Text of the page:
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Owen Mortimer

American pianist Leon Fleisher dies aged 92

12:32, 3rd August 2020

Report by Benjamin Ivry

Leon Fleisher (1928-2020) belonged to a rollicking generation of American keyboard heroes, some of whom died young, like William Kapell and Julius Katchen, or were sidelined by injury, such as Gary Graffman and Byron Janis. Fleisher himself grappled with a medical condition that limited him to the left-hand repertoire for decades, until an experimental treatment regime permitted his partial return to two-handed playing.

His medical travails fascinated punters, but Fleisher’s real posterity, apart from his doughty work as a much-beloved teacher, was in an abundant discography, with the bulk of his recordings made before his late 30s.

© Tully Potter Collection

A 1959 version of Ravel’s ‘Alborada del gracioso’ from Miroirs is biscuit-dry, totally immersed in a world of Spanish-flavoured rhythm. His playing has so much panache that at times he succeeds in making the piano sound like a guitar. That same year, Fleisher recorded a stupefying Weber Sonata No 4 in E minor, displaying thrilling virtuosity akin to the spirit of the greatest keyboard artists of the previous century.

His early Beethoven concertos captured the spirit of 19th-century Romanticism through their startling freedom of line. Even the typically glacial conductor George Szell warmed to Fleisher when they recorded Mozart’s Concerto No 25 in C major, also in 1959.

Disaster struck in 1964 when Fleisher developed focal dystonia, causing his right hand to curl involuntarily. Left-hand repertoire and conducting sustained him through the intervening years, but it was not until the early 1990s that scientific advances allowed him to begin making his comeback.

Fleisher’s return to form at the age of 75 can be heard in his 2004 album Two Hands, which features versions of Bach arrangements by Myra Hess (Jesu, Joy of Man’s Desiring) and Egon Petri (Sheep May Safely Graze) – the very epitome of music played with love. Indeed, Fleisher’s performance of all the works on this programme are transcendental. His delicate, gentle Scarlatti Sonata in E major K380 is complemented by a poignant rendition of Chopin’s Mazurka in C-sharp minor Op 50/3.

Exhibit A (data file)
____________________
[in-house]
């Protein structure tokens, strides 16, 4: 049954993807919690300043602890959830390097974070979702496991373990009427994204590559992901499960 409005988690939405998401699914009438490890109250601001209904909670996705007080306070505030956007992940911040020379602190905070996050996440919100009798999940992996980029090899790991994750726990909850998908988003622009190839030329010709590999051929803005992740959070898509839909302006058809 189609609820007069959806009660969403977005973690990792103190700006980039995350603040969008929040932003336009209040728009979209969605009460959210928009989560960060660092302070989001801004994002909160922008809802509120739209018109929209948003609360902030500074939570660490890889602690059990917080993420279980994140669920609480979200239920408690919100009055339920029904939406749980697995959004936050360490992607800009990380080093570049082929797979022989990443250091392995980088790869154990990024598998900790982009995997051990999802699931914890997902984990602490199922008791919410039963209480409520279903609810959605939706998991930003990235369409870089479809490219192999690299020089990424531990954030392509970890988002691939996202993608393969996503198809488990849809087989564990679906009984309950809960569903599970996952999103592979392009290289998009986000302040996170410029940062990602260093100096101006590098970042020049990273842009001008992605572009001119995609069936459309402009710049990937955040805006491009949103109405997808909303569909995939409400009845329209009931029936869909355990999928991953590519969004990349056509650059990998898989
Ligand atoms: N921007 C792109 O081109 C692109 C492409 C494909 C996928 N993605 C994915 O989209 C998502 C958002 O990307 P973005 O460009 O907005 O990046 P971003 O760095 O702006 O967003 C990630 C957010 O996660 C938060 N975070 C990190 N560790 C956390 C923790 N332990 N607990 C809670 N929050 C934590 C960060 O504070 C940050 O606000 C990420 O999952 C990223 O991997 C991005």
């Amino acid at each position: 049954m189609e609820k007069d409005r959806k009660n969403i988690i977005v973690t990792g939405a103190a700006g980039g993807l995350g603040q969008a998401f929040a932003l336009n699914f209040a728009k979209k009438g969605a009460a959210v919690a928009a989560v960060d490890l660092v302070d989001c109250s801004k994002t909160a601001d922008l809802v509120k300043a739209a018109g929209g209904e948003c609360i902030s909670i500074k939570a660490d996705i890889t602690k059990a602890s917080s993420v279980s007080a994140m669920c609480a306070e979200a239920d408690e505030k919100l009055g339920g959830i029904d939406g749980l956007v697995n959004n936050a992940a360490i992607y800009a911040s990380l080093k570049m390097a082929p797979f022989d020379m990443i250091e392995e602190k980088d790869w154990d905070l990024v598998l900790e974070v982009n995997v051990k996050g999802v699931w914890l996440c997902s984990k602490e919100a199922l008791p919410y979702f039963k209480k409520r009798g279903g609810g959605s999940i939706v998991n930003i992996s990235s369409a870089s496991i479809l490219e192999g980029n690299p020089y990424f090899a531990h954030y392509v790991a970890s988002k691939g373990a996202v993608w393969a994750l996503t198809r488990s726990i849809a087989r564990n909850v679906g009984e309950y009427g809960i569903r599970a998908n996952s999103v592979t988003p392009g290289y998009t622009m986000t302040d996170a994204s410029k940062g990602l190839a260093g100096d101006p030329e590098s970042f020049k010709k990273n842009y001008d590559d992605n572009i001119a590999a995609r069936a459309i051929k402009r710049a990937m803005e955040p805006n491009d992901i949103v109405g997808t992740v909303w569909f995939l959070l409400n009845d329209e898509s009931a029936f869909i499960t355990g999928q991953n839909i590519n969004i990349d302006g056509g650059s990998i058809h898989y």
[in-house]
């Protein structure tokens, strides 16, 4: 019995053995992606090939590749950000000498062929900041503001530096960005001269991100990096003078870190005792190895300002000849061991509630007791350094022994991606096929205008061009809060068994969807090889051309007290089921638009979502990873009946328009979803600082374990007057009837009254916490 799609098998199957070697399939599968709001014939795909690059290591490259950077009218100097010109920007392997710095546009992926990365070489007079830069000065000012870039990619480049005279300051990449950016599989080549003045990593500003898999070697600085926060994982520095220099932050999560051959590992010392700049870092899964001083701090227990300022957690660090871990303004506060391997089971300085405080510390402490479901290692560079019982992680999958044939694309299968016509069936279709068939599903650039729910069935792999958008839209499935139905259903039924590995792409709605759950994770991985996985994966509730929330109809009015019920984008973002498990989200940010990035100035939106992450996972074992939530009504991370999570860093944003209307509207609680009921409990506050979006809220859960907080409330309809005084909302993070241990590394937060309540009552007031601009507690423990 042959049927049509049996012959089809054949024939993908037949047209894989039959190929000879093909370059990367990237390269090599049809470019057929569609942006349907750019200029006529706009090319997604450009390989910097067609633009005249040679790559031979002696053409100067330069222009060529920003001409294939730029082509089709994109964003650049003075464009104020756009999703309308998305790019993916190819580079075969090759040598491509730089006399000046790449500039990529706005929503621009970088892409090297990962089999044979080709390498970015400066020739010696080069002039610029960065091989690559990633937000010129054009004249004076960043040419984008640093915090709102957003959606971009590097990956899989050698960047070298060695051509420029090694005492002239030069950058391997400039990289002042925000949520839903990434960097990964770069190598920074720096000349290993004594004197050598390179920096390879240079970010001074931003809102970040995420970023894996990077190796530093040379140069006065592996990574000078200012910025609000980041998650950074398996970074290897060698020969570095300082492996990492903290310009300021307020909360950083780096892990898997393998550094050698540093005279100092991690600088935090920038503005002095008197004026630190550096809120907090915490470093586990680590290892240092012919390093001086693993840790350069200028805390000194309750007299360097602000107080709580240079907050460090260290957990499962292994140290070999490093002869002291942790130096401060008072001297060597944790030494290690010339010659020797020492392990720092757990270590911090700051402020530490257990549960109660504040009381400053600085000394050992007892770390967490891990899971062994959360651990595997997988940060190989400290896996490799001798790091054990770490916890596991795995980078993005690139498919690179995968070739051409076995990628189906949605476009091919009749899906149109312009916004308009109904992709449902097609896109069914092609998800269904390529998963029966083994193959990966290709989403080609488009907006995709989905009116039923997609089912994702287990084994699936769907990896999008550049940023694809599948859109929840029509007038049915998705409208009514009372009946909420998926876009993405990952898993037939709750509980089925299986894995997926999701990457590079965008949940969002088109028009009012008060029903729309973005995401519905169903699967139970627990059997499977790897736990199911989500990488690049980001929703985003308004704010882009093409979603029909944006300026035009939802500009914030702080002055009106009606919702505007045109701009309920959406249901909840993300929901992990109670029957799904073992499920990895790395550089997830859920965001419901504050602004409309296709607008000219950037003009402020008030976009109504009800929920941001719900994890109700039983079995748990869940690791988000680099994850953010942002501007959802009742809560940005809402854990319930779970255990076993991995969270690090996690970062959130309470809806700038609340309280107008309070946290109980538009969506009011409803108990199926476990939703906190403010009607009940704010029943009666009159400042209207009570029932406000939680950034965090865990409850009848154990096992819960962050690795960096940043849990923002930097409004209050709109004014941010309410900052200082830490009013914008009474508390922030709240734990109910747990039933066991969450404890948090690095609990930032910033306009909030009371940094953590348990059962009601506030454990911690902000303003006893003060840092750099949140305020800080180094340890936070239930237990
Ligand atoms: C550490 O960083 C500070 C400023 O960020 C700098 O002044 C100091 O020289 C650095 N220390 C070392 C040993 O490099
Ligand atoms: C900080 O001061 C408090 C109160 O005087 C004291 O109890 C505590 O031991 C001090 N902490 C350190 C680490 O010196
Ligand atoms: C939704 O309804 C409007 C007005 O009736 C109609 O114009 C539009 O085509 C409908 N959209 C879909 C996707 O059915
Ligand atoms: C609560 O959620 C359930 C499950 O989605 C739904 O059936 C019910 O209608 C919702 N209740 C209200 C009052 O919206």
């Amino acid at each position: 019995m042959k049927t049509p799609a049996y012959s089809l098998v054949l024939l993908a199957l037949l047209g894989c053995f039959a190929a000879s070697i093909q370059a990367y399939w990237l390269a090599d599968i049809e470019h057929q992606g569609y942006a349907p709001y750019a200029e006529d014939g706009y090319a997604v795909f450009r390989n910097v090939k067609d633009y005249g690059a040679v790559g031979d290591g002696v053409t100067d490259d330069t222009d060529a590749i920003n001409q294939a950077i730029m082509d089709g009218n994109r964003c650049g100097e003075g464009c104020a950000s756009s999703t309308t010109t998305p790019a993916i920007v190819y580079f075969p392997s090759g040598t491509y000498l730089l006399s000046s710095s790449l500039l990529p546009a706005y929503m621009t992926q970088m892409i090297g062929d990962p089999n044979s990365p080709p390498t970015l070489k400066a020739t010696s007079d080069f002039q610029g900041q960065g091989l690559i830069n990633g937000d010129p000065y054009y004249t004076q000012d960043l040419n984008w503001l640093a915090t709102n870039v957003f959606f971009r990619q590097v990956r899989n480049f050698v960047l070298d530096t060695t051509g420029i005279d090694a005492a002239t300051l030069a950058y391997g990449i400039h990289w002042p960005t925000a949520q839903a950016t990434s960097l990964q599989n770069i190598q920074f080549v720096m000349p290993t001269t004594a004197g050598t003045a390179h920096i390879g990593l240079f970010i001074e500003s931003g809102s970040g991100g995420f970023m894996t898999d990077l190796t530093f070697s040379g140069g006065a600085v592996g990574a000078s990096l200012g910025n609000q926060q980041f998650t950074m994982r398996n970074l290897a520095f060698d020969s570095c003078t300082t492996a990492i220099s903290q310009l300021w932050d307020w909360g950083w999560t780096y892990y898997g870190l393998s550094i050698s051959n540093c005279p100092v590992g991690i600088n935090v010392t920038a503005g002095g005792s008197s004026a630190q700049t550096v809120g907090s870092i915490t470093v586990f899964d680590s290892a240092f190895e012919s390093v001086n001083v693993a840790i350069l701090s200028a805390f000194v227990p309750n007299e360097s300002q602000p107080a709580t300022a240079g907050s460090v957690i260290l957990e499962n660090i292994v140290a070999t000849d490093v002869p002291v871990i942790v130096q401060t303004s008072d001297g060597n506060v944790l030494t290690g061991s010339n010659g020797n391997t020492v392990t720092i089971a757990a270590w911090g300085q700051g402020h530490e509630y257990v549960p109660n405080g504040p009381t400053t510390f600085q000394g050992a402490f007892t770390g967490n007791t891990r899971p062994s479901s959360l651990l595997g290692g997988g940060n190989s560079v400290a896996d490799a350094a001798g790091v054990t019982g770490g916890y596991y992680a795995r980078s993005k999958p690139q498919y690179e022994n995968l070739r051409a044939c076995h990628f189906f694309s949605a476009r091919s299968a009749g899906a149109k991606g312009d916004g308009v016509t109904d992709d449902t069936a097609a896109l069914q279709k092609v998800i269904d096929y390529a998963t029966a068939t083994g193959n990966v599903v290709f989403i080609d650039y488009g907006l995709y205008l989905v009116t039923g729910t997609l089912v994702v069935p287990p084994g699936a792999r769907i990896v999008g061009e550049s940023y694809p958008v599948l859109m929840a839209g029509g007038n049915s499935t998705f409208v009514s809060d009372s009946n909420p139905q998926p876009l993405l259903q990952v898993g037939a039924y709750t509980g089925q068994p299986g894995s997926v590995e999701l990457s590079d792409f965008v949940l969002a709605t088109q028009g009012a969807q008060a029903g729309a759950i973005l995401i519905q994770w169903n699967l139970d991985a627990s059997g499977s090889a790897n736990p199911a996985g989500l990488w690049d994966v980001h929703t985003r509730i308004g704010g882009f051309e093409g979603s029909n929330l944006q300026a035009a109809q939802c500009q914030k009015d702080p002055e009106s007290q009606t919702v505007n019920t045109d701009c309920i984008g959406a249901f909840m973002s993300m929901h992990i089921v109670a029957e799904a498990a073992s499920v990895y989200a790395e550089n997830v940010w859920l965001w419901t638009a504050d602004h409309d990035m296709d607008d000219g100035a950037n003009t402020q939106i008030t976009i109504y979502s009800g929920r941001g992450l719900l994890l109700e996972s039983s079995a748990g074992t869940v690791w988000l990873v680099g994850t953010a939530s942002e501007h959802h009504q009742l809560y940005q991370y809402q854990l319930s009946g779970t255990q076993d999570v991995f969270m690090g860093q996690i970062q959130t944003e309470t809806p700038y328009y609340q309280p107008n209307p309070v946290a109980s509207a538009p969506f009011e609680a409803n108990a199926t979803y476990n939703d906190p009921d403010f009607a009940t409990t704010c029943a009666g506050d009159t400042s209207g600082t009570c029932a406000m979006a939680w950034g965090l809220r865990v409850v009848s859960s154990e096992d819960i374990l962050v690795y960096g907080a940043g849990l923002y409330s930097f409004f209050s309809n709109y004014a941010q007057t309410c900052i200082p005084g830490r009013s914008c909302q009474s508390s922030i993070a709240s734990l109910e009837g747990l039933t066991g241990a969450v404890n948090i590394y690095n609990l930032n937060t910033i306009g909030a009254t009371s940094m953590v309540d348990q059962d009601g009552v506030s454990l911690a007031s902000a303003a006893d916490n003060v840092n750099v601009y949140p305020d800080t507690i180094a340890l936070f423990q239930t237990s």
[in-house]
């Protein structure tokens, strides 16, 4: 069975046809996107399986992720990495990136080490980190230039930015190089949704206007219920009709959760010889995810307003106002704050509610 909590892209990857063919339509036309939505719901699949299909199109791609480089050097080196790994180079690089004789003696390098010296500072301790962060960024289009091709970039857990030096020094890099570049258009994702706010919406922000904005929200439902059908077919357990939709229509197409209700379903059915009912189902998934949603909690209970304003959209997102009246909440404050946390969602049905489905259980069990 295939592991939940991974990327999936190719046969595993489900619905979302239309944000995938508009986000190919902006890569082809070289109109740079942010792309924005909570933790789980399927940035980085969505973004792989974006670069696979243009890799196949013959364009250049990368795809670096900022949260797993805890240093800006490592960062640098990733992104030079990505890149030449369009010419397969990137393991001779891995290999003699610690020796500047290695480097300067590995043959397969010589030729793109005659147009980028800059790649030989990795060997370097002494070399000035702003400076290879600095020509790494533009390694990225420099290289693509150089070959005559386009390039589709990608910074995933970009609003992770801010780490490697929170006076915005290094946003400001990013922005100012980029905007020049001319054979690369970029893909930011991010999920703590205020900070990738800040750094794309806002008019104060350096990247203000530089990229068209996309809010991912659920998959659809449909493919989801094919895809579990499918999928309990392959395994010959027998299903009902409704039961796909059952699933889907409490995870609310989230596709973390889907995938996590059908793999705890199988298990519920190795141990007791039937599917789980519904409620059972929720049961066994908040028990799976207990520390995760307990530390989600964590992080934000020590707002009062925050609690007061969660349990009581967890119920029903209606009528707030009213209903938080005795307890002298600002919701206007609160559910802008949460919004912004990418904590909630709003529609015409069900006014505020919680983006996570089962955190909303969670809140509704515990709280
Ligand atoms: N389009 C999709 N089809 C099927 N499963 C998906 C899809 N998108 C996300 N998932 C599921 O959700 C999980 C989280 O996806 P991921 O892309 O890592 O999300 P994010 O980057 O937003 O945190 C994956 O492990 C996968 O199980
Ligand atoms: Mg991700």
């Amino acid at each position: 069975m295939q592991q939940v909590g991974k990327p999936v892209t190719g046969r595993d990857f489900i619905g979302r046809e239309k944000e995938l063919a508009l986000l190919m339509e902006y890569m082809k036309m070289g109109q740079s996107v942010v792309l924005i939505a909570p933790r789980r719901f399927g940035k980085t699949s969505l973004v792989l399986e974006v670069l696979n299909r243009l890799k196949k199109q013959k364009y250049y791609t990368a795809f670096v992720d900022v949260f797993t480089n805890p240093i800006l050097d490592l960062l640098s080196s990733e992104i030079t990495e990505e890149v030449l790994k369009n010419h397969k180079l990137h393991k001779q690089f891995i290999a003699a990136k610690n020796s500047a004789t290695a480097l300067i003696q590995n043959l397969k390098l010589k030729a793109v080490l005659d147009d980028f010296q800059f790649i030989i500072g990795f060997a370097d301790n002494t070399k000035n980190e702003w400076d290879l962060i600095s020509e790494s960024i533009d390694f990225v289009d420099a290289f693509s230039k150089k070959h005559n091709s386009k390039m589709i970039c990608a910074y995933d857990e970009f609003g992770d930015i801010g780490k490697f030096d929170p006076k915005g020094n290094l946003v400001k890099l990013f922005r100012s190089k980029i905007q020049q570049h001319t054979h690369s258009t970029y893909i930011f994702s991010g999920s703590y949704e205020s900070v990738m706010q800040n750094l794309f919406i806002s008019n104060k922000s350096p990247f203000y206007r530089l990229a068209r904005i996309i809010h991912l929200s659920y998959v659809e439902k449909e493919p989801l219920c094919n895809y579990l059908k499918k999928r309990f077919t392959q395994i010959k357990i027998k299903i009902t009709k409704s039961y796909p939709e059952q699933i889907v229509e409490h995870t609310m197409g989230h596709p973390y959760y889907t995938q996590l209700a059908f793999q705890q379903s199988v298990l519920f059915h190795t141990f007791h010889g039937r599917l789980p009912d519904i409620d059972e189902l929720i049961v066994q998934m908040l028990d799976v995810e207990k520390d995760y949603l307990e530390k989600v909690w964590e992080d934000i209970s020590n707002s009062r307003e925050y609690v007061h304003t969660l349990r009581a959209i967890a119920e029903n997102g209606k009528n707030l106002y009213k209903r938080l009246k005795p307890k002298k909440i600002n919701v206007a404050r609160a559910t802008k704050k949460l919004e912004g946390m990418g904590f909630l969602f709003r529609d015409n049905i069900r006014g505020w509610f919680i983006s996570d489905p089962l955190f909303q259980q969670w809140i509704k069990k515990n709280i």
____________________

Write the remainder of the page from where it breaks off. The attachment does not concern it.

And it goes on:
International Piano correspondent Stephen Wigler was a particular fan of Fleisher’s and interviewed him on numerous occasions down the years. Fleisher’s playing, writes Wigler, was ‘filled with sensitivity, delicacy, attention to detail and depth of feeling’.

Where did such artistry originate? It must have been partly innate, as by age four Fleisher was already studying with Lev Schorr, a San Francisco pedagogue who shaped the careers of Hephzibah Menuhin, Samuel Lipman and Stephen Kovacevich. Fleisher told the Cincinnati Enquirer in January 2016: ‘It was never a really good lesson until [Schorr] made you cry.’ The teacher would make amends by offering lamb chops for lunch after each scolding.

At age 9, Fleisher transcended such culinary appeasements when he was accepted as a pupil of Artur Schnabel, whose musicianship remained a beacon for the rest of the former’s life. He would also work with the Italian pianist Maria Curcio.

Writing in Musical America in 1994, the US pianist and critic Harris Goldsmith termed Fleisher’s hand injury the ‘biggest blow to American pianism since William Kapell’s demise in an airplane crash a dozen years earlier’. Yet remarkably, through sustained effort over long years, Fleisher survived artistically and managed an admirable return in old age, possibly due to what Goldsmith rightly lauded as his ‘turbulent physicality’ at the keyboard.

Fleisher’s extensive teaching activities included over 60 years as a faculty member at the Peabody Institute in Baltimore. A statement issued by the Institute paid homage to ‘Leon’s remarkable gifts as a musician, pianist, and teacher … matched only by his charm, wit, intelligence and warmth as a human being … [He] provided inspiration, guidance and insight to hundreds of students over the years both in his piano studio and on the podium. His approach to teaching went as deep as possible – showing young artists how to connect a love of music to the world around them … We have lost a giant.’

Leon Fleisher, pianist, conductor and teacher, born 23 July 1928; died 2 August 2020

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